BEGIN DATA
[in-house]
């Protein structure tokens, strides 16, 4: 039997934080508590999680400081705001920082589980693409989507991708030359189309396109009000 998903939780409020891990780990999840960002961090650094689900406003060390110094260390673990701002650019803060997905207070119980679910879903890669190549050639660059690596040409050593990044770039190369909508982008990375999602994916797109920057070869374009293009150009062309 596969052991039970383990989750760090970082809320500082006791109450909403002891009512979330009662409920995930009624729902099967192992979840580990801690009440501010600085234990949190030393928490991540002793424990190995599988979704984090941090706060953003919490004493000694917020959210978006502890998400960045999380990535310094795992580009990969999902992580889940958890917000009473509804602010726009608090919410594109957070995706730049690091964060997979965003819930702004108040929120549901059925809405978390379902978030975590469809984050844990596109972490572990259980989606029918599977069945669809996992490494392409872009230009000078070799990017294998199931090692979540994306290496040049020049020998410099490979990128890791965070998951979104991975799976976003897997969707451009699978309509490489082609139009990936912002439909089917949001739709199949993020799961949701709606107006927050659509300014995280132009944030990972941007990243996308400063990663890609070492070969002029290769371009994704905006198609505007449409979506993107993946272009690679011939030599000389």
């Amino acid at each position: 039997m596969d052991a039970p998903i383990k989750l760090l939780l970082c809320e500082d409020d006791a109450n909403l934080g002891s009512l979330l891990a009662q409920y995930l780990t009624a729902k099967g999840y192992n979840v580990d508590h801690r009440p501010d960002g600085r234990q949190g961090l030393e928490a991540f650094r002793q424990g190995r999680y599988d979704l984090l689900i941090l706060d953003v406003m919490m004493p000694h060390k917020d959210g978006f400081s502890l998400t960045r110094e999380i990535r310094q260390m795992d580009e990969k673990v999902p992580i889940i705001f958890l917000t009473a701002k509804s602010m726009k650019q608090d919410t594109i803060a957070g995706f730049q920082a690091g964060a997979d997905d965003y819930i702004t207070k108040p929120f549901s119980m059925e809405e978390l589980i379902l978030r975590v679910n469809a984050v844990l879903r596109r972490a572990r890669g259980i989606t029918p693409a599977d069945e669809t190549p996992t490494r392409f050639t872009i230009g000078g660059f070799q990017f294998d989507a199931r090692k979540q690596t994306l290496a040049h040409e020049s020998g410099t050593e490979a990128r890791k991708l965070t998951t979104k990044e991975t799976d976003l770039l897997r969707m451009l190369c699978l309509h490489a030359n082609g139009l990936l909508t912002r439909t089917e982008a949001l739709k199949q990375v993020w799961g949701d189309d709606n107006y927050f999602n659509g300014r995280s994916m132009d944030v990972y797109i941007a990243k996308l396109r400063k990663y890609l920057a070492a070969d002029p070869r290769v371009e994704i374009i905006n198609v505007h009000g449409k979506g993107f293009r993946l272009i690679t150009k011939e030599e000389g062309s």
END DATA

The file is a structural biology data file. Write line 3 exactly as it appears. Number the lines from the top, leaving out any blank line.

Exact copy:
């Amino acid at each position: 039997m596969d052991a039970p998903i383990k989750l760090l939780l970082c809320e500082d409020d006791a109450n909403l934080g002891s009512l979330l891990a009662q409920y995930l780990t009624a729902k099967g999840y192992n979840v580990d508590h801690r009440p501010d960002g600085r234990q949190g961090l030393e928490a991540f650094r002793q424990g190995r999680y599988d979704l984090l689900i941090l706060d953003v406003m919490m004493p000694h060390k917020d959210g978006f400081s502890l998400t960045r110094e999380i990535r310094q260390m795992d580009e990969k673990v999902p992580i889940i705001f958890l917000t009473a701002k509804s602010m726009k650019q608090d919410t594109i803060a957070g995706f730049q920082a690091g964060a997979d997905d965003y819930i702004t207070k108040p929120f549901s119980m059925e809405e978390l589980i379902l978030r975590v679910n469809a984050v844990l879903r596109r972490a572990r890669g259980i989606t029918p693409a599977d069945e669809t190549p996992t490494r392409f050639t872009i230009g000078g660059f070799q990017f294998d989507a199931r090692k979540q690596t994306l290496a040049h040409e020049s020998g410099t050593e490979a990128r890791k991708l965070t998951t979104k990044e991975t799976d976003l770039l897997r969707m451009l190369c699978l309509h490489a030359n082609g139009l990936l909508t912002r439909t089917e982008a949001l739709k199949q990375v993020w799961g949701d189309d709606n107006y927050f999602n659509g300014r995280s994916m132009d944030v990972y797109i941007a990243k996308l396109r400063k990663y890609l920057a070492a070969d002029p070869r290769v371009e994704i374009i905006n198609v505007h009000g449409k979506g993107f293009r993946l272009i690679t150009k011939e030599e000389g062309s």